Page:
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Going to Scale with Village Association Development

Building blocks of agricultural development success (Mali)

Over an eight year period, 1992 – 2000, USAID made sustained investments in the development of village associations in the Office de la Haute Vallée du Niger, Mali, and in the process transformed the norms of agricultural development practice in the country.  At the outset, the notion that financial institutions and input suppliers would supply credit and negotiate contracts with independent small-holder farmers engaged in rainfed agriculture was unthinkable.   Nevertheless, through an evolving capacity-building strategy USAID investments led to just such an outcome.   Implemented by CLUSA, the first phase of USAID’s investments employed a Peace Corps-style approach of posting young Malian field agents in rural areas where they served 5-6 villages.   Beginning with adult functional literacy training, these field agents guided the nascent association villageoises (AVs) through a process of acquiring the basic skills – literacy, numeracy, accounting, group leadership management, business development, contract negotiation – that allowed them to not only respond to the initial skepticism of those in the commercial banking and supply sector, but to ultimately achieve a level of success undreamt of at the outset of the project.  An assessment report prepared for CLUSA in 2003 (Bingen, 2003) documented that over 200 AVs had formed an apex body which was mobilizing over 1.2 million dollars annually for its members, while maintaining a repayment rate of over 98%.  In a neighboring region, the para-statal cotton company attempted to replicate this success, but without making investment in basic capacity development.  There can be no more poignant illustration of the importance of investing in local capacity development than the fact that in the year the CLUSA assessment was conducted the AVs supported by the cotton company defaulted on over 1 million dollars in loans, while those in receiving CLUSA support repaid over 1 million dollars in their loans.

The investment by USAID in Mailian AV development dovetailed with a downsizing in the governmental extension service, and the implementation of a larger governmental strategy of transferring greater development responsibility to civil society. The AVs supported through the project became, and continue to be, the principal points of contact with the governmental services, bilateral donor projects and domestic NGOs, none of whom could have achieved the impact they have in their respective efforts had the investment is establishing a backbone of local capacity not been made.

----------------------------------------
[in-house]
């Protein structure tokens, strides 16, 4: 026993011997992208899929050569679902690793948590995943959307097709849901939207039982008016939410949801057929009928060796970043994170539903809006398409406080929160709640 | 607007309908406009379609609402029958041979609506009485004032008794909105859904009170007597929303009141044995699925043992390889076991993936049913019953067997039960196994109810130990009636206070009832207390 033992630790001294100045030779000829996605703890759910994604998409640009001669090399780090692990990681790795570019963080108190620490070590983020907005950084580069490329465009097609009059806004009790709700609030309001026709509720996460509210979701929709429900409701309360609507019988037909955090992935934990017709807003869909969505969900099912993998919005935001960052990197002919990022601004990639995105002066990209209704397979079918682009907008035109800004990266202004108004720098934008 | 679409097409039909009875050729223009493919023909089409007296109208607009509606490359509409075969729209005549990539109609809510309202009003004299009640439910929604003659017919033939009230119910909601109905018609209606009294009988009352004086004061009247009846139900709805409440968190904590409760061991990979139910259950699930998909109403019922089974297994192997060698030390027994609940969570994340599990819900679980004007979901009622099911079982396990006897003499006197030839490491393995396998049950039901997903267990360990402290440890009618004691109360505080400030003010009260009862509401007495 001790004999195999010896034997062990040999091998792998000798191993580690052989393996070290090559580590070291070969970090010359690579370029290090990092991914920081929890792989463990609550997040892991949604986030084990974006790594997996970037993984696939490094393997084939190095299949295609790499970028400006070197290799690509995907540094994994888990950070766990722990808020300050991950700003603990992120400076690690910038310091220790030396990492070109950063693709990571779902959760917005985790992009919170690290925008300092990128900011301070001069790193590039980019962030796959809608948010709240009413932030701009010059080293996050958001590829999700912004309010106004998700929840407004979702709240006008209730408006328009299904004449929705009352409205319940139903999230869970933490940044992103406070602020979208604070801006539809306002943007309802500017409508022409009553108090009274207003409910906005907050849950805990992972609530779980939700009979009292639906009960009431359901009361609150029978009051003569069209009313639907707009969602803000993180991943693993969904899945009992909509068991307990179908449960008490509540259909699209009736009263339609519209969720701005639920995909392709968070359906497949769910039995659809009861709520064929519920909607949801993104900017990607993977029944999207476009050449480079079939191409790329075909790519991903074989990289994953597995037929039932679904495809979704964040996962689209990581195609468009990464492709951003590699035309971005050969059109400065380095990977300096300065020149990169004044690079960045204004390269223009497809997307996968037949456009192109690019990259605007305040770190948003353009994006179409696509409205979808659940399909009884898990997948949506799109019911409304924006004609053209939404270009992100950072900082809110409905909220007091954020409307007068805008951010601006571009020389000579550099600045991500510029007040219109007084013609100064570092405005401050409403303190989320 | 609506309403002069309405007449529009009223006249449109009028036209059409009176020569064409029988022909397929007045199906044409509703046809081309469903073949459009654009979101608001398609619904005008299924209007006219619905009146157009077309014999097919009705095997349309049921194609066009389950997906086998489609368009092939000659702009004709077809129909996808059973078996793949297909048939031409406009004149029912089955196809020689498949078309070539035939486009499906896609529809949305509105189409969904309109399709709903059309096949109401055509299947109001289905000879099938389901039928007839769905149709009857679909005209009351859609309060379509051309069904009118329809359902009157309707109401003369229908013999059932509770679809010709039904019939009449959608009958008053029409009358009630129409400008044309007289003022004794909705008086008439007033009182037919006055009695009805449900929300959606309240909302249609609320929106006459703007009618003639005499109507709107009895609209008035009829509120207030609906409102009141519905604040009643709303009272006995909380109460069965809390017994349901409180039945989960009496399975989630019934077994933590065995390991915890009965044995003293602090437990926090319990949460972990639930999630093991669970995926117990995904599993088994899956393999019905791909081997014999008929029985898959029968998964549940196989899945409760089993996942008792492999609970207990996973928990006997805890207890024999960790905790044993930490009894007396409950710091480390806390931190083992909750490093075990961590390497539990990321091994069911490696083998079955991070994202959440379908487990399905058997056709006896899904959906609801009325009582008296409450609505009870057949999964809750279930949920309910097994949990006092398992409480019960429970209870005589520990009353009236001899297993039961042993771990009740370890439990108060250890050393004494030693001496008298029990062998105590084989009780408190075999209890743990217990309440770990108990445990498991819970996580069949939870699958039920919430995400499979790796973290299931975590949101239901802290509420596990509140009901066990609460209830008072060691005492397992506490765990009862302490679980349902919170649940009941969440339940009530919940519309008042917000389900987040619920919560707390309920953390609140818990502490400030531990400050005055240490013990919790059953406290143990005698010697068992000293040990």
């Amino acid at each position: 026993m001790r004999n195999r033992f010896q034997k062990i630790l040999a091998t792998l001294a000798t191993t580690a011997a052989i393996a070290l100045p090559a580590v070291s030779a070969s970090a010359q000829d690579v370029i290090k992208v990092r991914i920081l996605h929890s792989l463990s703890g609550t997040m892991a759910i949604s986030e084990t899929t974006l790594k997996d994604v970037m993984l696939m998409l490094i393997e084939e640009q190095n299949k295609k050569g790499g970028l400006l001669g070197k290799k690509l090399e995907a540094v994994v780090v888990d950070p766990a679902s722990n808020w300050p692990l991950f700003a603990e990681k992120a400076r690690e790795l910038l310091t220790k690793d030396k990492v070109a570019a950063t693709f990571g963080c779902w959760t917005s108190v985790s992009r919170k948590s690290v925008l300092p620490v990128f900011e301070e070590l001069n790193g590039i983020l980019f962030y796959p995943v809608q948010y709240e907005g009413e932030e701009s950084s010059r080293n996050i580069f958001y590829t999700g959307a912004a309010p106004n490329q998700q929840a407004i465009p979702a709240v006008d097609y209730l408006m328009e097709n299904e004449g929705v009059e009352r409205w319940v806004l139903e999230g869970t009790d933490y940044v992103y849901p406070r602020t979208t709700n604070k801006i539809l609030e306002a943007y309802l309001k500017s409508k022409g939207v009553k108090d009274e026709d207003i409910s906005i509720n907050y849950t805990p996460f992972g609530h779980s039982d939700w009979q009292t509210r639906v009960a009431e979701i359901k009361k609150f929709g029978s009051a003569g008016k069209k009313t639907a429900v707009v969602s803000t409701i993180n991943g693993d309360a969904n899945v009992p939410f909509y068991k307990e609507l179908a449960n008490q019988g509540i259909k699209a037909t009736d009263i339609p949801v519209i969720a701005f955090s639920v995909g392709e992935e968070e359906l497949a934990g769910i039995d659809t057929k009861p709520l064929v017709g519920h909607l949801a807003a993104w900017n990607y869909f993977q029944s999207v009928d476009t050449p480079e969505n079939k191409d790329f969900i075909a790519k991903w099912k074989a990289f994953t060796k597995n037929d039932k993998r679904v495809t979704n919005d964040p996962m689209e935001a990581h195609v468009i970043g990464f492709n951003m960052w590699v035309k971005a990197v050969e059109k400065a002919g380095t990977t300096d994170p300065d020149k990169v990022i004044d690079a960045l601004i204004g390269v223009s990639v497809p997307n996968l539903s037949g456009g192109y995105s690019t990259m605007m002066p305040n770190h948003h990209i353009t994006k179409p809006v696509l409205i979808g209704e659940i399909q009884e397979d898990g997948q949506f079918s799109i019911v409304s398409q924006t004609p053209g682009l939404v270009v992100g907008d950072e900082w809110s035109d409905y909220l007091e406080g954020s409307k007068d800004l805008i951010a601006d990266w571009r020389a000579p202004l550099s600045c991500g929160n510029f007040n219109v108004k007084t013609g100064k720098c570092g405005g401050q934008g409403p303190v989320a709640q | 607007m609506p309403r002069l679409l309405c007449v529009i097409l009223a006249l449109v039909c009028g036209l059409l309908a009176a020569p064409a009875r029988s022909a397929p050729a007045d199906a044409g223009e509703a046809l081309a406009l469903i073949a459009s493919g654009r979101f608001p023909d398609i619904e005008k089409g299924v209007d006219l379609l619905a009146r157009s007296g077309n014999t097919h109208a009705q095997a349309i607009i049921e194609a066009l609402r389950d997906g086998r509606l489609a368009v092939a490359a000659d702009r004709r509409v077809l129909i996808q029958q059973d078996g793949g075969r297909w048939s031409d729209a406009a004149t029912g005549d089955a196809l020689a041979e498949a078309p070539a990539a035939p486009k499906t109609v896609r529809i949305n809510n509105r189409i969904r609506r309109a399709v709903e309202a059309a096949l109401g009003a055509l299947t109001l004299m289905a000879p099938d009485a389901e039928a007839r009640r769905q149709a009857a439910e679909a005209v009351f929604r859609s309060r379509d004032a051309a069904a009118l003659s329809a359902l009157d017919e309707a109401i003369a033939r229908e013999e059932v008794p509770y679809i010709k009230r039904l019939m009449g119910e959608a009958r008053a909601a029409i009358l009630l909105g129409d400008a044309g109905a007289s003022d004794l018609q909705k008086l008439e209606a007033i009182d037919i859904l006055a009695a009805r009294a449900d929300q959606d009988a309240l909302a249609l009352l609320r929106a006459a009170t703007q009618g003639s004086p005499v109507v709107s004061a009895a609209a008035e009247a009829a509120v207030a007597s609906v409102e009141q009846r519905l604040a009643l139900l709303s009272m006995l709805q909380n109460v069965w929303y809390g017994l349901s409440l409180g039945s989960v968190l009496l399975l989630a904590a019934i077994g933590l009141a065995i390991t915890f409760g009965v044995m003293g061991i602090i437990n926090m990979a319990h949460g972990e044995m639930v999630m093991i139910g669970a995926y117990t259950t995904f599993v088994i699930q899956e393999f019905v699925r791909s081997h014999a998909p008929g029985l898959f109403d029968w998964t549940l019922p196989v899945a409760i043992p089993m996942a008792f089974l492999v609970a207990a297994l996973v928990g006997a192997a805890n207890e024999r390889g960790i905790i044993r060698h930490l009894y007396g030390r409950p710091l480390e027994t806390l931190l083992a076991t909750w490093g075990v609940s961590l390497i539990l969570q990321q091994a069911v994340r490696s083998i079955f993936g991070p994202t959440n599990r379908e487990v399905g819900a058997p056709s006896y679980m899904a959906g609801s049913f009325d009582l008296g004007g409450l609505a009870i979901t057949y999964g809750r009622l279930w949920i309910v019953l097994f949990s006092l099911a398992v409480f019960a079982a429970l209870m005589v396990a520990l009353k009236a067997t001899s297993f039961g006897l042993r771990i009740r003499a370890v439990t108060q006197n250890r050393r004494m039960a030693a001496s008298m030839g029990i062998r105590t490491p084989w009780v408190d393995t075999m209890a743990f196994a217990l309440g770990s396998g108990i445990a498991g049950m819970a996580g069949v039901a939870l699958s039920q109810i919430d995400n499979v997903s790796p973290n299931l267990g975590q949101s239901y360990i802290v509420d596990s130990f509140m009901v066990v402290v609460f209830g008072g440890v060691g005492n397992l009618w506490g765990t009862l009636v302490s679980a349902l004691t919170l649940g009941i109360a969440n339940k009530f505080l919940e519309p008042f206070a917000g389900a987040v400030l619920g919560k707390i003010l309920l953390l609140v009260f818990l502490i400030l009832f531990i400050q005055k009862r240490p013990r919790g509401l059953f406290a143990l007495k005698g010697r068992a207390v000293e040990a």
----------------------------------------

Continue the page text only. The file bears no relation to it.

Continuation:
So what has happened to this important initiative twenty years since it was initiated and ten years since the last assessment?  Despite the tremendous early success, no one within USAID or the larger rural development community is aware of the fate of UGOA apex structure or the majority of individual AVs.   A field visit in the project area conducted by the author in 2007 suggests that some of the individual AVs have ceased to function through internal divisions and the loss of key members of the AV leadership.  If so, such experiences will provide important lessons on preparing local organizations for the challenges of maintenance and self-renewal, as well as on the type of support that public extension systems need to be prepared to provide if long-term benefits are to continue to be provided.  To document these and other lessons, the case study will first elucidate those central elements that lead to the initial success of these AVs and, secondly, trace their evolution and fate as they aggregated into larger apex bodies for lessons on sustainability of future investments in local capacity-building and relations with different external EAS providers.  A key reference point in the field work will be to return to five villages were CLUSA field agents prepared their own case studies in 1992 (Bingen et al., 1994; which the proposer guided while conducting his Ph.D. field research), and trace their experiences over the intervening 20 years.

Author: Brent Simpson, Michigan State University

Case study to be conducted in April 2012 (tentative)